Our service fee revenue, net of contractual allowances and discounts less the provision for bad debts for the three and nine months ended September 30, are summarized in the following table (in thousands):

                                           Three Months Ended           Nine Months Ended
                                              September 30,               September 30,
                                           2012          2011          2012          2011

Commercial Insurance/Managed Care
Capitation                               $ 111,963     $ 100,795     $ 340,750     $ 301,618
Medicare                                    33,492        28,840       103,899        87,539
Medicaid                                     5,663         4,759        16,250        14,734
Workers Compensation/Personal Injury         7,281         6,201        21,174        19,501
Other                                        8,629         7,985        25,200        22,640
Service fee revenue, net of
contractual allowances and discounts       167,027       148,579 #     507,273       446,032

Provision for bad debts                     (6,574 )      (5,558 )     (19,453 )     (16,260 )
Net service fee revenue                  $ 160,453     $ 143,021     $ 487,820     $ 429,772

The break-out of our service fee revenue, net of contractual allowances and discounts, is calculated based upon global payments received from consolidated imaging centers from dates of service from each respective period illustrated.

Provision for Bad Debts

Although outcomes vary, our policy is to attempt to collect amounts due from patients, including co-payments and deductibles due from patients with insurance, at the time of service. We provide for an allowance against accounts receivable that could become uncollectible by establishing an allowance to reduce the carrying value of such receivables to their estimated net realizable value. We estimate this allowance based on the aging of our accounts receivable by each type of payer over an 18-month look-back period, and other relevant factors. A significant portion of our provision for bad debt relates to co-payments and deductibles owed to us by patients with insurance. There are various factors that can impact collection trends, such as changes in the economy, which in turn have an impact on the increased burden of co-payments and deductibles to be made by patients with insurance. These factors continuously change and can have an impact on collection trends and our estimation process.

Reclassifications

Certain reclassifications have been made to the three and nine months ended September 30, 2011 consolidated financial statements and accompanying notes to conform to the three and nine months ended September 30, 2012 presentation. Additionally, we have adjusted the prior year's presentation as a result of the adoption of ASU 2011-07, Health Care Entities (Topic 954). In connection with this adjustment, we identified certain mechanical errors in our historical calculation of the provision for bad debts, resulting in the gross up of the provision for bad debts and revenues by $3.0 million and $9.0 million for the three and nine months ended September 30, 2011, respectively. The error has been corrected in these financial statements and upon adoption of the new guidance, resulted in no impact to net service fee revenue.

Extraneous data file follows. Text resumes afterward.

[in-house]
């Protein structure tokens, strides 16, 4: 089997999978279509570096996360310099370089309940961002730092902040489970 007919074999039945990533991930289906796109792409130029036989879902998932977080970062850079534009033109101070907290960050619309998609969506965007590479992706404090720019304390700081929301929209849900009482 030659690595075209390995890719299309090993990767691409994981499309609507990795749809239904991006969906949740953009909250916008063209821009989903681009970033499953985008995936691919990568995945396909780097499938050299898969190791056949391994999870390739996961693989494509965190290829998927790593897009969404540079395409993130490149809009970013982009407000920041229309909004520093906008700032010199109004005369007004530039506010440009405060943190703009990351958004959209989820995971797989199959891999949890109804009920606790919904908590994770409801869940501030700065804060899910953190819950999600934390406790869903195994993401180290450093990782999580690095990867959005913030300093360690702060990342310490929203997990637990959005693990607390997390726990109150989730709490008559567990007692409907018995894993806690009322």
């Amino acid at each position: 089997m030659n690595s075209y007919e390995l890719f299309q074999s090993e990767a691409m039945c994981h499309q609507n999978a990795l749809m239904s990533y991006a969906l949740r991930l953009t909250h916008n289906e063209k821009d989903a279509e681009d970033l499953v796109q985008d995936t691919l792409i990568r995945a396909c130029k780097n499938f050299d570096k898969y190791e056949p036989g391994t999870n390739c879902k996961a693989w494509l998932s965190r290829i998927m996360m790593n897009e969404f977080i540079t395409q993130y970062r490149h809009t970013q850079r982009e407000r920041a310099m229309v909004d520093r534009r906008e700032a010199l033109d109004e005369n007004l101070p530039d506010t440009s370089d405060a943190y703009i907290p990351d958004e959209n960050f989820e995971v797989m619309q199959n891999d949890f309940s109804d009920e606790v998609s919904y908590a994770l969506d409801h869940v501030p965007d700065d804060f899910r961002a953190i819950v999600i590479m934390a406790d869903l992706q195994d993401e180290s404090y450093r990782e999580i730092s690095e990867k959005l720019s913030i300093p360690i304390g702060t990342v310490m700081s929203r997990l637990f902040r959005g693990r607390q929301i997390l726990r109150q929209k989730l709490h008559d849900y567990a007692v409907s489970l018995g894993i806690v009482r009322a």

Accounts Receivable

Substantially all of our accounts receivable are due under fee-for-service contracts from third party payors, such as insurance companies and government-sponsored healthcare programs, or directly from patients. Services are generally provided pursuant to one-year contracts with healthcare providers. Receivables generally are collected within industry norms for third-party payors. We continuously monitor collections from our payors and maintain an allowance for bad debts based upon specific payor collection issues that we have identified and our historical experience.

Depreciation and Amortization of Long-Lived Assets

We depreciate our long-lived assets over their estimated economic useful lives with the exception of leasehold improvements where we use the shorter of the assets' useful lives or the lease term of the facility for which these assets are associated.

Deferred Tax Assets

We evaluate the realizability of the net deferred tax assets and assess the valuation allowance periodically. If future taxable income or other factors are not consistent with our expectations, an adjustment to our allowance for net deferred tax assets may be required. For net deferred tax assets we consider estimates of future taxable income, including tax planning strategies in determining whether our net deferred tax assets are more likely than not to be realized.

Valuation of Goodwill and Long-Lived Assets

Goodwill at September 30, 2012 totaled $174.1 million. Goodwill is recorded as a result of business combinations. Management evaluates goodwill, at a minimum, on an annual basis and whenever events and changes in circumstances suggest that the carrying amount may not be recoverable in accordance with Financial Accounting Standards Board ("FASB"), ASC Topic 350, Intangibles - Goodwill and Other. Impairment of goodwill is tested at the reporting unit level by comparing the reporting unit's carrying amount, including goodwill, to the fair value of the reporting unit. The fair value of a reporting unit is estimated using a combination of the income or discounted cash flows approach and the market approach, which uses comparable market data. If the carrying amount of the reporting unit exceeds its fair value, goodwill is considered impaired and a second step is performed to measure the amount of impairment loss, if any. We tested goodwill for impairment on October 1, 2011. Based on our test, we noted no impairment related to goodwill as of October 1, 2011. However, if estimates or the related assumptions change in the future, we may be required to record impairment charges to reduce the carrying amount of goodwill. No indications of impairment were noted at September 30, 2012.